Blackpool in the 60s
As a coastal town full of attractions, history and character, Blackpool was exploding in the 60s. It was much more than just a seaside resort: Blackpool had an exciting music scene attracting Britons from all over the Country. Here, we take a closer look at Blackpool in the 60s.
After the Second World War, and just before the upcoming low-cost flights, Blackpool was the preferred holiday destinations in Britain. The 1960s were an exciting time for visiting Blackpool. The town attracted the best of the entertainment industry: comedians, musicians and artists were all performing in Blackpool. Tourists could count on never being bored.
Blackpool in the 60s – The Fab Four in Blackpool
Today, old pictures and videos can be found on the internet showing hundreds of tourists enjoying the sandy beaches of Blackpool in the 60s. But that’s not all: the first-known colour footage of the Beatles dates back August 1963. It was taken during one night of the Brit pop group performing at the ABC Theatre of Blackpool.
Between 1963 and 1965, the Beatles played multiple times at the venue in Church Street. Even before that, John Lennon spent many months in the town after his parents’ separation. Actor Aaron-Taylor Johnson can be seen playing the young Beatle discovering the rock music scene of Blackpool in the drama film Nowhere Boy. In the 70s, Paul McCartney had also written a song entitled ‘Blackpool’, but unfortunately was never released.
The Beatles are not the only band who made the music scene of Blackpool in the 60s. Another little-known group named the Rolling Stones was performing in 1964 at the Empress Ballroom, when the gig turned into a riot. The night resolved with a ban: The Rolling Stones were never to return to Blackpool. Although the ban was lifted in 2008, 44 years later, the band has yet to perform in the town again.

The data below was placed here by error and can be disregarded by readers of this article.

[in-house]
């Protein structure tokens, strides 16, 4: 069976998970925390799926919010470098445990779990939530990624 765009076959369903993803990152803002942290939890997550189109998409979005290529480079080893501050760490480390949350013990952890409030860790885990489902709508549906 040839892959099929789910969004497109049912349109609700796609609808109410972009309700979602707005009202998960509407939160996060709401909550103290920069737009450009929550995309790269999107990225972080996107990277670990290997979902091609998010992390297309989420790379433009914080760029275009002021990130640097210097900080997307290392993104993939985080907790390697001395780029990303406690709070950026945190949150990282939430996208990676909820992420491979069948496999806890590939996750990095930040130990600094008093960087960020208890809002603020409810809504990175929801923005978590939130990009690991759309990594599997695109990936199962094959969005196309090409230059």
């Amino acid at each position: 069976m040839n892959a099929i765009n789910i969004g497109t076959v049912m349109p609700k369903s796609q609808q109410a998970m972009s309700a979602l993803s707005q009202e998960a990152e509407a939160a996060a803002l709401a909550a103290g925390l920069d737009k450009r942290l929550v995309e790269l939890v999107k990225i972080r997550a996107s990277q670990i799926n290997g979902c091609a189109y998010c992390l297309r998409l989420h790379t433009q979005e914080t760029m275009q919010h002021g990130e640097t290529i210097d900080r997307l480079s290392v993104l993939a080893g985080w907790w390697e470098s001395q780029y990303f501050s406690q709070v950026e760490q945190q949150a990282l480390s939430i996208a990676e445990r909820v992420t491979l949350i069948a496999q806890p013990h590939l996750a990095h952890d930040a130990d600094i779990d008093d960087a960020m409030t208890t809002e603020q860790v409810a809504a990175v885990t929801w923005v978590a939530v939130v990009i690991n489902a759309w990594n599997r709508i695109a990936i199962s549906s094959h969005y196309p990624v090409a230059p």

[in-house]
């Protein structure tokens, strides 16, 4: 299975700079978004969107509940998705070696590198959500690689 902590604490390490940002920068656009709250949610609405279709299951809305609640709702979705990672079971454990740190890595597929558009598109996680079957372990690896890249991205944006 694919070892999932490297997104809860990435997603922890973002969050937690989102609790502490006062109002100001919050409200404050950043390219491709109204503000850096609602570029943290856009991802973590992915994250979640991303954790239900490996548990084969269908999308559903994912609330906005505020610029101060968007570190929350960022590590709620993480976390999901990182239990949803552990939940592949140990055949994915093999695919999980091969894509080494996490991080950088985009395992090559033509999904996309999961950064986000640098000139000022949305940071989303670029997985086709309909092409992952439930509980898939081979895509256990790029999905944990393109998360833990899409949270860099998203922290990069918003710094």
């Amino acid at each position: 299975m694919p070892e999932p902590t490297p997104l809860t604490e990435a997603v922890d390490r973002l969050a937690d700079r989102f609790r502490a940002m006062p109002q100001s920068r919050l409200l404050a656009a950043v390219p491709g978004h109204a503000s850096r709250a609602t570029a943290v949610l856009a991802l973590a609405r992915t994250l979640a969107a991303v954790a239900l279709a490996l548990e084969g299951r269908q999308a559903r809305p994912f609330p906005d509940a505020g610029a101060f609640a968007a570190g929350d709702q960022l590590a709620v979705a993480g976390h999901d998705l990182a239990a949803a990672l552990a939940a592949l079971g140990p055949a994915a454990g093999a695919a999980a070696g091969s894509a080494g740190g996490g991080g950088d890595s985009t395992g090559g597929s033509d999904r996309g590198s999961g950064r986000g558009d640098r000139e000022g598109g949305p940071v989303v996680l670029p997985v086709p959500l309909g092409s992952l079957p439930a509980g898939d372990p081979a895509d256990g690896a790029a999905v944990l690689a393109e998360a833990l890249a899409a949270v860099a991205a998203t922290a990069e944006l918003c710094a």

Jimi Hendrix is another name to add to the list of great musicians who performed in Blackpool. ‘Experience Jimi Hendrix’ is a documentary released in 2001 showing footage of Hendrix playing at the Blackpool’s Opera House in 1967.
Blackpool in the 60s – The Comedy
Blackpool in the 60s also witnessed a great variety of comedians performing in its theatres. Not only about music, the ABC Theatre hosted the variety show The Blackpool Show in the late 60s, welcoming guests such as Cilla Black, Dusty Springfield and Jimmy Clitheroe.
Famous for being ‘The Clithereo Kid’, the comedian appeared on the stages of Blackpool for many years. In 1965 he performed with Susan Maughan and Kenny Ball at the Winter Gardens. Clithereo also lived in a bungalow with his mother in the town. He died in 1973 and his funeral was held at the Carleton Crematorium, in Blackpool.
The Grand Theatre too got the best of the summer seasons, offering Britons on holiday the best of the comedic scene. Amongst others, the theatre welcomed performance from comedians such as Arthur Askey, Hylda Baker and Sid James. Thanks to its summer successes, the Grand Theatre was able to survive the takeover of the television, unlike other theatres in the UK.
Blackpool in the 60s – The British Holiday Resort
Underneath the rock’n’roll and live shows, Blackpool in the 60s was the perfect holiday destinations for the British summertime. Flocks of workers would find in the Lancashire town the relaxation and entertainment much anticipated. Many videos on the internet show the packed streets of Blackpool welcoming colourful tourists strolling on the sandy beach. Others are seen going shopping through the streets.
Pictures of the Promenade and Central Beach in the 60s are today a symbol of culture and history. You can see tourists being so close together that it’s hard to imagine how they could move around. Striped deck chairs occupied every inch of sand, long queues of people were waiting their turn for an ice cream. Mules were even carrying children on their backs along the coast. Blackpool was bursting with life and joy.
Pleasure Beach also undertook an incredible development in the1960s. Many rides were added to the park, using steel and concrete for the first time in the constructions. The Grand Prix (then called the Turnpike) was built in the first half of the decade. After receiving permission from Walt Disney himself, Alice’s Wonderland was also opened shortly after. Remarkably, Pleasure Beach is known to have been one of the main influences for the creation of Disneyland Park in California.
There is no doubt Blackpool in the 60s was the place to be. If you were either looking for a sun-bathing holiday on the beach, or exciting evenings of music, Blackpool would not fail you. Not a moment was too boring in the town.
The BFI even released an amateur film of a Blackpool Outdoor Dog Show held in 1960.
Blackpool in the 1950s
Blackpool in the 1960s
Blackpool in the 1970s
Blackpool in the 1980s
Blackpool in the 1990s